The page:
This morning we met the builders here at the house and got them started, then went to clinic with Leslie and Katie in Chiminicijuan. On our arrival, we found that David was on his way to Chinique to get some more things from Roy Espinosa, who is moving back to the US later this week. So Matt and Isaac rode with him to help out and say Good-Bye to Roy.

This clinic was also pretty routine. We did, however, see a ruptured eardrum in a little baby. Also, Duane came out and did some eye exams and fit some glasses.

Arriving home, we found that the builders had made some pretty good progress on digging a foundation for the new fence. They got into a bunch of really big rocks, which they're enjoying thoroughly.

Tomorrow, we hope to make it out to Chujuyup, where Regina lives, and see if we can maybe do a clinic there at some point. We got some rain today, which is quite unusual for this time of year, so we'll see how passable the roads are in the Mazda, which we'll have to use because we'll likely have about 10 passengers. (No one ever goes anywhere by themselves, so we're expecting a full house in the morning.)

In pictures, the first is of Beth examining a baby in Chicabracan yesterday. The second is of Duane fitting some glasses in Chiminicijuan. The next three are of the construction project. One is of the recently completed driveway, one is of the chalked off border for the fence (yesterday) and the other is after nearly a full day of digging.

Sunday, February 17, 2008

Weekend Plans

Saturday morning was our regular trip to Canilla for the weekend. It was Beth's first time to arrive in Canilla by ground (she had flown in with Duane to pick up Heidi and Annie a week prior).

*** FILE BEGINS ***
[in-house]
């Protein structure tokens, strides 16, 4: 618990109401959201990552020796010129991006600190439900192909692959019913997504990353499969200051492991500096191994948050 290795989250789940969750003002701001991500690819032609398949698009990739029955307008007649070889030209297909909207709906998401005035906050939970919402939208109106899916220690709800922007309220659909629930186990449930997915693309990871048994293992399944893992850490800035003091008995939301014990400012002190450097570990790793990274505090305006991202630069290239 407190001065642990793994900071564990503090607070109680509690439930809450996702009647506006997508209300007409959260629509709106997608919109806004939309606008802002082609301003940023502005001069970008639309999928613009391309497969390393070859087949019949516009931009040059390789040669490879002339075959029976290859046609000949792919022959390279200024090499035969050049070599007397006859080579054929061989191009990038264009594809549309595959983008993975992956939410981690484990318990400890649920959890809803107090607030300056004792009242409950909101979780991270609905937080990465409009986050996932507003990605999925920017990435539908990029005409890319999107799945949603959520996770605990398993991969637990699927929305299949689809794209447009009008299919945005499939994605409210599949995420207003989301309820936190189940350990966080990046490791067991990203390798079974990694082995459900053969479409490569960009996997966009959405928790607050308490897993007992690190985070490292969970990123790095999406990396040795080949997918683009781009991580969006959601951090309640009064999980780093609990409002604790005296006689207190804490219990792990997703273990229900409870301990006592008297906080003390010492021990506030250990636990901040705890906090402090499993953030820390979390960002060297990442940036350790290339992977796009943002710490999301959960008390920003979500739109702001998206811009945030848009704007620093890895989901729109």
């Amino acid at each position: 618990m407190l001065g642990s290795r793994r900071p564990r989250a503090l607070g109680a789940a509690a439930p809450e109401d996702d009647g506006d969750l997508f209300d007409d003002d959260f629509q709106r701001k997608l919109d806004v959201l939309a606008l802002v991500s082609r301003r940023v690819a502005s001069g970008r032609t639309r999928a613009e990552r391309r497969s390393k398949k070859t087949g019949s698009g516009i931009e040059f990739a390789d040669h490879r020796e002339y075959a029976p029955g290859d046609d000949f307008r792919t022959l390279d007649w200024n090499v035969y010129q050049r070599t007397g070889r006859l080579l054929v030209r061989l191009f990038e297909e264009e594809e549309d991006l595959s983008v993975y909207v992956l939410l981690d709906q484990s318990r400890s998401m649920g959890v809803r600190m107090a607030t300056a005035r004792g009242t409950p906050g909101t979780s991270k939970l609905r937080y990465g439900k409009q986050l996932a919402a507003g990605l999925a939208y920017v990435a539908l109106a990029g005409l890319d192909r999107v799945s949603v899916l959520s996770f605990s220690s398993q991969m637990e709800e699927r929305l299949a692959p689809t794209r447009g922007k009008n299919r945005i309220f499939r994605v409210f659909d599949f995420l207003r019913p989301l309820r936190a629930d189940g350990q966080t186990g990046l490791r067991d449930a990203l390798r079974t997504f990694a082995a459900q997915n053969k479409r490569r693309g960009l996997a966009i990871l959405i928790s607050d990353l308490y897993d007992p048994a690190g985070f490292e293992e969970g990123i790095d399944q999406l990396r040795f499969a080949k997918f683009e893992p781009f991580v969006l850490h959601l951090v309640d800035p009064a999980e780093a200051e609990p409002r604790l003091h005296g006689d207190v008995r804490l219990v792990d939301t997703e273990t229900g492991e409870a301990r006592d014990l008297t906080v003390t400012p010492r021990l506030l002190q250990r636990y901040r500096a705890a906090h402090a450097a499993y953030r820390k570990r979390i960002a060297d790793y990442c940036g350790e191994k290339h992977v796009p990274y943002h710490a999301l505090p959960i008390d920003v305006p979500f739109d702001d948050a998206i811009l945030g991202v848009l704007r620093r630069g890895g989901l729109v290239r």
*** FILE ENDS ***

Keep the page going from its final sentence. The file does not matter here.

Saturday's regular clinic time was relatively uneventful, though there were plenty of patients to go around. Shortly after clinic ended, though, a man from Chiminicijuan showed up with a large gash in his head. He had been working with concrete and managed to get hit with a piece of rebar that cut him all the way to the skull. Annie had been the first-assist on Heidi's surgery on Wednesday, so it was Beth's turn to sew. She did a great job cleaning up the wound and closing it with as much tissue as had been left by the accident. We're pretty sure this guy's modeling career is over, but probably not because of the cut.

The afternoon was fun, too. We had a chance to relax a little, then head out to Chijoj to visit another mission that is in some transition right now. The previous proprietor died a few months ago and another American family is helping to sort out what's what. The Fickers are helping a whole bunch, too.

This morning, shortly after the girls left for clinic, the boys received a phone call that the road to San Andres was blocked by a large truck that was having some trouble getting a tire changed. Duane knew of an alternate route and after some sightseeing, the girls were able to get to clinic. There were 93 patients waiting when they got there. Luckily, with five clinicians, the clinic went a little quicker than usual and we were back at home before 5pm.

Please pray for a woman who came in with a molar pregnancy (Heidi's second this week and we think #7 since we've been here). We're praying that she will come to Chichicastenango for a life-saving surgery this week. If not, we pray she gets to an emergency room somewhere before she bleeds to death (not a guarantee, but a definite possibility in her condition).